Don’t avoid that difficult conversation with unsuccessful job candidates

job candidate
Businessman Candidate For Job applicant being interviewed hr managers in the meeting room, career and placement concept

COVID-19 has resulted in mass job cuts and redundancies in the employment market, leaving many forced to brush up on their interviewing skills and get back in the ring to secure work. But many jobseekers are being left with a bitter taste in their mouth, and a common story is being told. Applicants are attending countless interviews with multiple rounds, jumping through hoops and waiting long periods to hear an outcome, if there is one at all. Many employers are failing to communicate a candidate’s outcome post-interview, leaving scores of hopefuls in limbo.

It’s unfair on a candidate who has taken the time and effort to attend an interview not to give them the respect of follow-up communication. And still many employers and recruiters fail to communicate the outcome of an interview. Why? The issue I believe lies in human nature. No matter how many times you’ve had to deliver bad news to an employee or unsuccessful candidate, no one likes to be the bearer of bad news. Telling someone that they have failed is difficult, and understandably some would rather avoid the conversation.

Here’s how to provide a positive recruiting process for the candidate, streamlining communication without having to dive straight into an awkward conversation:

Update your Customer Relationship Management system (CRM)

It’s near impossible to respond to the amount of people who are applying for some jobs these days, competition is huge therefore process times have increased dramatically. For this reason, it’s important to have a system that can handle large quantities of data.

Create a transparent communication pathway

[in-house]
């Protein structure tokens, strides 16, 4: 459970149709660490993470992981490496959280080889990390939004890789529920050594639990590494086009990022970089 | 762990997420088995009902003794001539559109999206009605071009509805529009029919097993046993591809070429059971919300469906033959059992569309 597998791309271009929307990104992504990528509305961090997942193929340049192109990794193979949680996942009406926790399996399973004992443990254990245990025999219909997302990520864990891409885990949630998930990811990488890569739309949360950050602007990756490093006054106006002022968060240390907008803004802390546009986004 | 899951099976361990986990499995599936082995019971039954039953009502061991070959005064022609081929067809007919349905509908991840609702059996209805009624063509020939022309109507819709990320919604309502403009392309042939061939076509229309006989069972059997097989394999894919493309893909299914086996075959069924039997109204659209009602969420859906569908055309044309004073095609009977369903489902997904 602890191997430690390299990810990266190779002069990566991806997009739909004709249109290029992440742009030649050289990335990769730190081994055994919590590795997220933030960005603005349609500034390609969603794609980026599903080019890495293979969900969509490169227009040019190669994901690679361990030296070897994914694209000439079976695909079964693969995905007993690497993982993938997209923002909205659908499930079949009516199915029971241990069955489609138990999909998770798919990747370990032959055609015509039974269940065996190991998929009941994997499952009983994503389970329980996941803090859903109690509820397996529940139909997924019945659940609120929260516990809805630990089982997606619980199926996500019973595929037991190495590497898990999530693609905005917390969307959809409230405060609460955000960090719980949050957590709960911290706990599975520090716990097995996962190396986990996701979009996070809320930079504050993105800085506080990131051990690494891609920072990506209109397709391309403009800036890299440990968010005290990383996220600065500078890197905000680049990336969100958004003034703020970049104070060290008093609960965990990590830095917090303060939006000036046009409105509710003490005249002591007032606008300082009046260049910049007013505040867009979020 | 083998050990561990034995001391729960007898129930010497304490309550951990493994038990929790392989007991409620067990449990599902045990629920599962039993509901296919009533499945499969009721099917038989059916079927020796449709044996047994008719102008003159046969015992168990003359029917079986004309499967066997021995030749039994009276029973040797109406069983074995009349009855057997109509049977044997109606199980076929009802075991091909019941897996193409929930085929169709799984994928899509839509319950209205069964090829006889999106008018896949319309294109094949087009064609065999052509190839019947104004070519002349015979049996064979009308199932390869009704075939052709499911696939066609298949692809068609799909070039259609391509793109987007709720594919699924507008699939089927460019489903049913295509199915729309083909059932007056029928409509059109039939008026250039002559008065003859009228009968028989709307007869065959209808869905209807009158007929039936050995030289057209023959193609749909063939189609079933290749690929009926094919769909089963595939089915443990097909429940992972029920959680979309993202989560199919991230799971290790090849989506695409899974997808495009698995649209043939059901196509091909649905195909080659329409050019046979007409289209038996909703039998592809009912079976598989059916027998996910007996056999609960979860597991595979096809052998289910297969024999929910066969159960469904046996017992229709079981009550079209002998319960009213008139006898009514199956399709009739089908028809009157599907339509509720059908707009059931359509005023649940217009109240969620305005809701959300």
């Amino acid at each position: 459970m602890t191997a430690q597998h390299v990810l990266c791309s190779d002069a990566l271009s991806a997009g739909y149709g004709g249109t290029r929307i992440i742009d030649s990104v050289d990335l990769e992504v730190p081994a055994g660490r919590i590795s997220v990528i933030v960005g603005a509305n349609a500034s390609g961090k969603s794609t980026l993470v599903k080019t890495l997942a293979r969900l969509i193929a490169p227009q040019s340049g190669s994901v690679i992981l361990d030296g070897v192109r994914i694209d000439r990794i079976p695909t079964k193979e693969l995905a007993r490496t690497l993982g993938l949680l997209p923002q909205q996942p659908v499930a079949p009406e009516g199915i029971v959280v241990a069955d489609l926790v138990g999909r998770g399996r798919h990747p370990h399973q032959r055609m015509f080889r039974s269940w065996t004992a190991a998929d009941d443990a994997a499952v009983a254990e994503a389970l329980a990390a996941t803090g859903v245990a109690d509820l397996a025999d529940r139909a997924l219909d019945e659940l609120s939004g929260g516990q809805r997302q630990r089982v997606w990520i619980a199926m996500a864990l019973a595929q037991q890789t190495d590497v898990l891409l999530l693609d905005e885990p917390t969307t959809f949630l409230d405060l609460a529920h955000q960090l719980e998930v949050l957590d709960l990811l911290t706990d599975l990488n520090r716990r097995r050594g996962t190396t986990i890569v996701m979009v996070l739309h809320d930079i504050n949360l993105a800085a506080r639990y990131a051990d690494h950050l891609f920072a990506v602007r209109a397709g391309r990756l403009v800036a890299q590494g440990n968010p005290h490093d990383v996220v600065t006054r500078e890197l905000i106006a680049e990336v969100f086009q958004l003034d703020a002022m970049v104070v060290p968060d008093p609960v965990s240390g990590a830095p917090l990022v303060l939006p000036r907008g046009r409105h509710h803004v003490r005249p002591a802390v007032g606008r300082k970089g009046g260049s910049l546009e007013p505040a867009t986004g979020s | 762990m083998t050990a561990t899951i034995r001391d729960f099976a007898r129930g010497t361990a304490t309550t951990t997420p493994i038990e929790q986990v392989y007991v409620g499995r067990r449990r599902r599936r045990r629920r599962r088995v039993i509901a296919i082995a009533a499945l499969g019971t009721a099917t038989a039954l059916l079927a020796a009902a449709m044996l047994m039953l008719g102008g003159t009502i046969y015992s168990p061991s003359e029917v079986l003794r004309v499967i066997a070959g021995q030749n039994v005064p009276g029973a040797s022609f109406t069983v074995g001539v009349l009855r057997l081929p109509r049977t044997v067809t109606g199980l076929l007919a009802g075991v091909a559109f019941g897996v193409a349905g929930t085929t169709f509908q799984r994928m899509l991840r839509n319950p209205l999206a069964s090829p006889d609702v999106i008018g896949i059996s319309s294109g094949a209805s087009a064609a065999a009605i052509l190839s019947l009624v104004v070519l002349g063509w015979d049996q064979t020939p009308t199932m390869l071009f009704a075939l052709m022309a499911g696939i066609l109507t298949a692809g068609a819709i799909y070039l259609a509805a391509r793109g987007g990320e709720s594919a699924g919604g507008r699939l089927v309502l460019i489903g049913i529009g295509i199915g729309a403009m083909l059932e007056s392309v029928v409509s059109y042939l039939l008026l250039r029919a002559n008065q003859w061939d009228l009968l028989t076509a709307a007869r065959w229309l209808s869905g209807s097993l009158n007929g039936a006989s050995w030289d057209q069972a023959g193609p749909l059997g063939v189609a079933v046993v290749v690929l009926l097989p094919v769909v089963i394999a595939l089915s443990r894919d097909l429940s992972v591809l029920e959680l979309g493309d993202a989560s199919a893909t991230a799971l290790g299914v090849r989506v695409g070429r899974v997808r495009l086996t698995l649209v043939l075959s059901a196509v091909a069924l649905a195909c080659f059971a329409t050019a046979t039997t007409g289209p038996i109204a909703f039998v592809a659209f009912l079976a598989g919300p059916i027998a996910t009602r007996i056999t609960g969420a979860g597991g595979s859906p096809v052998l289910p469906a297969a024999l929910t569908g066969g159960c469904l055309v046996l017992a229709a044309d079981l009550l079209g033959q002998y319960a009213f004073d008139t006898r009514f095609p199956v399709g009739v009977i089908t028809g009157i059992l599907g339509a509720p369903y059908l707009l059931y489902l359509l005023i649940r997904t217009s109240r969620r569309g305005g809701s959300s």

In many CRMs, you can mass select candidates and deliver the same templated email. This may seem impersonal but it is the most efficient way of managing candidate expectations quickly and transparently. Send an initial email explaining that only successful (or shortlisted) candidates would be contacted post-interview. Following the interviews, the unsuccessful candidates should be sent an email saying that unfortunately they were unsuccessful at this time and to make contact if they would like to receive feedback.

Don’t be afraid to give people feedback

No one likes to fail, however it’s important that if applicants request feedback that you provide it in a timely manner. By offering constructive criticism, as well as highlighting their strengths, you are adding value to their experience. Where reputation is everything, a productive conversation will turn a negative into a positive, and help the candidate develop and improve for their next interview.

Leave the relationship in an encouraging and optimistic manner

No matter if a candidate performed well or poorly, it is always worthwhile leaving the conversation in a positive manner. Your paths may cross again in the future – you may end up working for them yourself! Creating a positive experience will help boost the reputation for your brand, which is vital within today’s competitive recruitment environment.

Lezly D’Limi, Managing Director, Tailored Resources